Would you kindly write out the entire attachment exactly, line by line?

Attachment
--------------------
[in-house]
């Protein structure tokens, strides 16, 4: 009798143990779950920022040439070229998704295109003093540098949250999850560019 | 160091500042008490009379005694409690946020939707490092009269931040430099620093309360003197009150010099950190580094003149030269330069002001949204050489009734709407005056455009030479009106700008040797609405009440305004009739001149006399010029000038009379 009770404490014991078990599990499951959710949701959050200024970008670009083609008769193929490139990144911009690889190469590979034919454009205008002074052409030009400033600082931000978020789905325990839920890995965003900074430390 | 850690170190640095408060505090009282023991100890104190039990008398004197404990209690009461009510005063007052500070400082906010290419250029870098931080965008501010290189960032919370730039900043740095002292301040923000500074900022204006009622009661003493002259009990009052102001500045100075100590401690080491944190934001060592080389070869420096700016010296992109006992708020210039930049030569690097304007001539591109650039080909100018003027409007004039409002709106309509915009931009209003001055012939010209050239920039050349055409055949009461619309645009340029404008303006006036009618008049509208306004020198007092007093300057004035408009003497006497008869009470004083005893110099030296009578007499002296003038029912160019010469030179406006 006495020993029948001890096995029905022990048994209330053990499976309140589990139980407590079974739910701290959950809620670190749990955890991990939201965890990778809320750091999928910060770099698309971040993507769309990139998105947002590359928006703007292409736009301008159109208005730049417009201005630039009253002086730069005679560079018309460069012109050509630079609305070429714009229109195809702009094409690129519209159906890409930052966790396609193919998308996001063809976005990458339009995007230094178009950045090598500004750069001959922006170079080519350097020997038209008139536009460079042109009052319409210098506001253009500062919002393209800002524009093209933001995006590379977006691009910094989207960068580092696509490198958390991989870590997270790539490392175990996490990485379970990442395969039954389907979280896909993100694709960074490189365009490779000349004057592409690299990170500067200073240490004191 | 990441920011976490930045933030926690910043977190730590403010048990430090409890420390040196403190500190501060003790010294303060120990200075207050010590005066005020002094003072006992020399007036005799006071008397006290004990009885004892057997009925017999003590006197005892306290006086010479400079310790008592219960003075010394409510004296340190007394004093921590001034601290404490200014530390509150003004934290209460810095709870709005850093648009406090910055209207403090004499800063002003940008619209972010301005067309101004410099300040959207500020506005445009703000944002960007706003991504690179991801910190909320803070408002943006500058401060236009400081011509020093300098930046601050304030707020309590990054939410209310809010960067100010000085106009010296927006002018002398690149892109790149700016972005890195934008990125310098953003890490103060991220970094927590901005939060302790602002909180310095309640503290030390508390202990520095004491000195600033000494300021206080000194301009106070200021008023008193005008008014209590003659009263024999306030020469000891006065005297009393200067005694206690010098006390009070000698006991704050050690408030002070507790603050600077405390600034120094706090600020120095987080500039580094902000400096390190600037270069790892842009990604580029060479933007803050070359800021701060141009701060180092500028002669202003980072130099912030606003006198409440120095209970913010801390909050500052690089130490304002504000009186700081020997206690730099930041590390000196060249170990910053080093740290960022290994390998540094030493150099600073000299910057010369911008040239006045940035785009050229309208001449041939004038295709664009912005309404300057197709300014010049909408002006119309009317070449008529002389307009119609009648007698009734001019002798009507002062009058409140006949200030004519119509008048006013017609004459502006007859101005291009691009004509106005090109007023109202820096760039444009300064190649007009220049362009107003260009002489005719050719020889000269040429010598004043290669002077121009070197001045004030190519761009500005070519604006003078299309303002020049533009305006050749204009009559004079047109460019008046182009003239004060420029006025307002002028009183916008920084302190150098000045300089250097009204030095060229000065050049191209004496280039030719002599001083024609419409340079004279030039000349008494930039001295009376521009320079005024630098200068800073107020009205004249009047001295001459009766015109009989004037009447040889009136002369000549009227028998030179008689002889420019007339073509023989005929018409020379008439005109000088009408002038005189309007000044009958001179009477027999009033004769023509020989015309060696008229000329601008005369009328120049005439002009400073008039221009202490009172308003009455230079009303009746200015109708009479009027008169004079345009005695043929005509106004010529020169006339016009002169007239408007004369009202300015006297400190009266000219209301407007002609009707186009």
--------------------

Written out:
[in-house]
């Protein structure tokens, strides 16, 4: 009798143990779950920022040439070229998704295109003093540098949250999850560019 | 160091500042008490009379005694409690946020939707490092009269931040430099620093309360003197009150010099950190580094003149030269330069002001949204050489009734709407005056455009030479009106700008040797609405009440305004009739001149006399010029000038009379 009770404490014991078990599990499951959710949701959050200024970008670009083609008769193929490139990144911009690889190469590979034919454009205008002074052409030009400033600082931000978020789905325990839920890995965003900074430390 | 850690170190640095408060505090009282023991100890104190039990008398004197404990209690009461009510005063007052500070400082906010290419250029870098931080965008501010290189960032919370730039900043740095002292301040923000500074900022204006009622009661003493002259009990009052102001500045100075100590401690080491944190934001060592080389070869420096700016010296992109006992708020210039930049030569690097304007001539591109650039080909100018003027409007004039409002709106309509915009931009209003001055012939010209050239920039050349055409055949009461619309645009340029404008303006006036009618008049509208306004020198007092007093300057004035408009003497006497008869009470004083005893110099030296009578007499002296003038029912160019010469030179406006 006495020993029948001890096995029905022990048994209330053990499976309140589990139980407590079974739910701290959950809620670190749990955890991990939201965890990778809320750091999928910060770099698309971040993507769309990139998105947002590359928006703007292409736009301008159109208005730049417009201005630039009253002086730069005679560079018309460069012109050509630079609305070429714009229109195809702009094409690129519209159906890409930052966790396609193919998308996001063809976005990458339009995007230094178009950045090598500004750069001959922006170079080519350097020997038209008139536009460079042109009052319409210098506001253009500062919002393209800002524009093209933001995006590379977006691009910094989207960068580092696509490198958390991989870590997270790539490392175990996490990485379970990442395969039954389907979280896909993100694709960074490189365009490779000349004057592409690299990170500067200073240490004191 | 990441920011976490930045933030926690910043977190730590403010048990430090409890420390040196403190500190501060003790010294303060120990200075207050010590005066005020002094003072006992020399007036005799006071008397006290004990009885004892057997009925017999003590006197005892306290006086010479400079310790008592219960003075010394409510004296340190007394004093921590001034601290404490200014530390509150003004934290209460810095709870709005850093648009406090910055209207403090004499800063002003940008619209972010301005067309101004410099300040959207500020506005445009703000944002960007706003991504690179991801910190909320803070408002943006500058401060236009400081011509020093300098930046601050304030707020309590990054939410209310809010960067100010000085106009010296927006002018002398690149892109790149700016972005890195934008990125310098953003890490103060991220970094927590901005939060302790602002909180310095309640503290030390508390202990520095004491000195600033000494300021206080000194301009106070200021008023008193005008008014209590003659009263024999306030020469000891006065005297009393200067005694206690010098006390009070000698006991704050050690408030002070507790603050600077405390600034120094706090600020120095987080500039580094902000400096390190600037270069790892842009990604580029060479933007803050070359800021701060141009701060180092500028002669202003980072130099912030606003006198409440120095209970913010801390909050500052690089130490304002504000009186700081020997206690730099930041590390000196060249170990910053080093740290960022290994390998540094030493150099600073000299910057010369911008040239006045940035785009050229309208001449041939004038295709664009912005309404300057197709300014010049909408002006119309009317070449008529002389307009119609009648007698009734001019002798009507002062009058409140006949200030004519119509008048006013017609004459502006007859101005291009691009004509106005090109007023109202820096760039444009300064190649007009220049362009107003260009002489005719050719020889000269040429010598004043290669002077121009070197001045004030190519761009500005070519604006003078299309303002020049533009305006050749204009009559004079047109460019008046182009003239004060420029006025307002002028009183916008920084302190150098000045300089250097009204030095060229000065050049191209004496280039030719002599001083024609419409340079004279030039000349008494930039001295009376521009320079005024630098200068800073107020009205004249009047001295001459009766015109009989004037009447040889009136002369000549009227028998030179008689002889420019007339073509023989005929018409020379008439005109000088009408002038005189309007000044009958001179009477027999009033004769023509020989015309060696008229000329601008005369009328120049005439002009400073008039221009202490009172308003009455230079009303009746200015109708009479009027008169004079345009005695043929005509106004010529020169006339016009002169007239408007004369009202300015006297400190009266000219209301407007002609009707186009």